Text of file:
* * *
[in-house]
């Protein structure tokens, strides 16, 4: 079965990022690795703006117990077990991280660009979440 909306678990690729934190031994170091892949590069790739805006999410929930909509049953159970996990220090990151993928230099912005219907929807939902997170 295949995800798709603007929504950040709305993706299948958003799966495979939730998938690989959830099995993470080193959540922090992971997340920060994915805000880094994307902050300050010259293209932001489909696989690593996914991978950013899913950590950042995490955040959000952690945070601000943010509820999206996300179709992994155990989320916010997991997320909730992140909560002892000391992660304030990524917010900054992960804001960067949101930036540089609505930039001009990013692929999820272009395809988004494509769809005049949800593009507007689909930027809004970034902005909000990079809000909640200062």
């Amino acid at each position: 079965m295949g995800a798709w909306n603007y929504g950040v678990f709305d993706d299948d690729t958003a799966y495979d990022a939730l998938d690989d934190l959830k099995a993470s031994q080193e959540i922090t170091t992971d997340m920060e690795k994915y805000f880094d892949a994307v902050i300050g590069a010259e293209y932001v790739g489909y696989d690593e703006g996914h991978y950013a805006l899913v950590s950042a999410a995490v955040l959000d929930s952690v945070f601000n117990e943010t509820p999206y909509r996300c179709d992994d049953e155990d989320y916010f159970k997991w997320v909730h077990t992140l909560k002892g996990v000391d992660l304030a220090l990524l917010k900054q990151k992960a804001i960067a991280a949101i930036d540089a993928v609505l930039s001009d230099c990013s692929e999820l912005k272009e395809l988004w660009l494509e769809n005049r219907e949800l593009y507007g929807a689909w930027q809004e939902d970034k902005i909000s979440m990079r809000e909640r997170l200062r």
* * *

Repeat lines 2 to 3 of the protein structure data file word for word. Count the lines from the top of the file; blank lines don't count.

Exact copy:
């Protein structure tokens, strides 16, 4: 079965990022690795703006117990077990991280660009979440 909306678990690729934190031994170091892949590069790739805006999410929930909509049953159970996990220090990151993928230099912005219907929807939902997170 295949995800798709603007929504950040709305993706299948958003799966495979939730998938690989959830099995993470080193959540922090992971997340920060994915805000880094994307902050300050010259293209932001489909696989690593996914991978950013899913950590950042995490955040959000952690945070601000943010509820999206996300179709992994155990989320916010997991997320909730992140909560002892000391992660304030990524917010900054992960804001960067949101930036540089609505930039001009990013692929999820272009395809988004494509769809005049949800593009507007689909930027809004970034902005909000990079809000909640200062």
């Amino acid at each position: 079965m295949g995800a798709w909306n603007y929504g950040v678990f709305d993706d299948d690729t958003a799966y495979d990022a939730l998938d690989d934190l959830k099995a993470s031994q080193e959540i922090t170091t992971d997340m920060e690795k994915y805000f880094d892949a994307v902050i300050g590069a010259e293209y932001v790739g489909y696989d690593e703006g996914h991978y950013a805006l899913v950590s950042a999410a995490v955040l959000d929930s952690v945070f601000n117990e943010t509820p999206y909509r996300c179709d992994d049953e155990d989320y916010f159970k997991w997320v909730h077990t992140l909560k002892g996990v000391d992660l304030a220090l990524l917010k900054q990151k992960a804001i960067a991280a949101i930036d540089a993928v609505l930039s001009d230099c990013s692929e999820l912005k272009e395809l988004w660009l494509e769809n005049r219907e949800l593009y507007g929807a689909w930027q809004e939902d970034k902005i909000s979440m990079r809000e909640r997170l200062r």